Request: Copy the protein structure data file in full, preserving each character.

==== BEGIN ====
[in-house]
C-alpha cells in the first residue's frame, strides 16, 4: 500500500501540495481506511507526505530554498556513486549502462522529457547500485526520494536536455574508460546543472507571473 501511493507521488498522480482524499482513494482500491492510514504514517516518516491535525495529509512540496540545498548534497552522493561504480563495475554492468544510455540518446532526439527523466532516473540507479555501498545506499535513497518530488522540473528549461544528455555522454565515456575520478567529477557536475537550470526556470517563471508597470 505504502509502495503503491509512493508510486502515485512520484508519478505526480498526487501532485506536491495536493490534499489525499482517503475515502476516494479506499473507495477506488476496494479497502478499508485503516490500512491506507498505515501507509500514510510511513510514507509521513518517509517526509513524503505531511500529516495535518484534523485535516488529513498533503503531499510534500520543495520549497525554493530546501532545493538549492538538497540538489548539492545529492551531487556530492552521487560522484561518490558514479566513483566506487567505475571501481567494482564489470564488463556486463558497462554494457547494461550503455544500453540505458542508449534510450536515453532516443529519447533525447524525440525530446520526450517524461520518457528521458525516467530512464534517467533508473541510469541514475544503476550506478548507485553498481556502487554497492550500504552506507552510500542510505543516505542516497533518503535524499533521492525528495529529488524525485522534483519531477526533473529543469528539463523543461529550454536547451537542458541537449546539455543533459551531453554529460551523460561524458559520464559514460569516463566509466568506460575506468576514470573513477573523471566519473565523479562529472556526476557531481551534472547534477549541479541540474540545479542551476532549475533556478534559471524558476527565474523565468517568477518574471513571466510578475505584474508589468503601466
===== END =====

[in-house]
C-alpha cells in the first residue's frame, strides 16, 4: 500500500501540495481506511507526505530554498556513486549502462522529457547500485526520494536536455574508460546543472507571473 501511493507521488498522480482524499482513494482500491492510514504514517516518516491535525495529509512540496540545498548534497552522493561504480563495475554492468544510455540518446532526439527523466532516473540507479555501498545506499535513497518530488522540473528549461544528455555522454565515456575520478567529477557536475537550470526556470517563471508597470 505504502509502495503503491509512493508510486502515485512520484508519478505526480498526487501532485506536491495536493490534499489525499482517503475515502476516494479506499473507495477506488476496494479497502478499508485503516490500512491506507498505515501507509500514510510511513510514507509521513518517509517526509513524503505531511500529516495535518484534523485535516488529513498533503503531499510534500520543495520549497525554493530546501532545493538549492538538497540538489548539492545529492551531487556530492552521487560522484561518490558514479566513483566506487567505475571501481567494482564489470564488463556486463558497462554494457547494461550503455544500453540505458542508449534510450536515453532516443529519447533525447524525440525530446520526450517524461520518457528521458525516467530512464534517467533508473541510469541514475544503476550506478548507485553498481556502487554497492550500504552506507552510500542510505543516505542516497533518503535524499533521492525528495529529488524525485522534483519531477526533473529543469528539463523543461529550454536547451537542458541537449546539455543533459551531453554529460551523460561524458559520464559514460569516463566509466568506460575506468576514470573513477573523471566519473565523479562529472556526476557531481551534472547534477549541479541540474540545479542551476532549475533556478534559471524558476527565474523565468517568477518574471513571466510578475505584474508589468503601466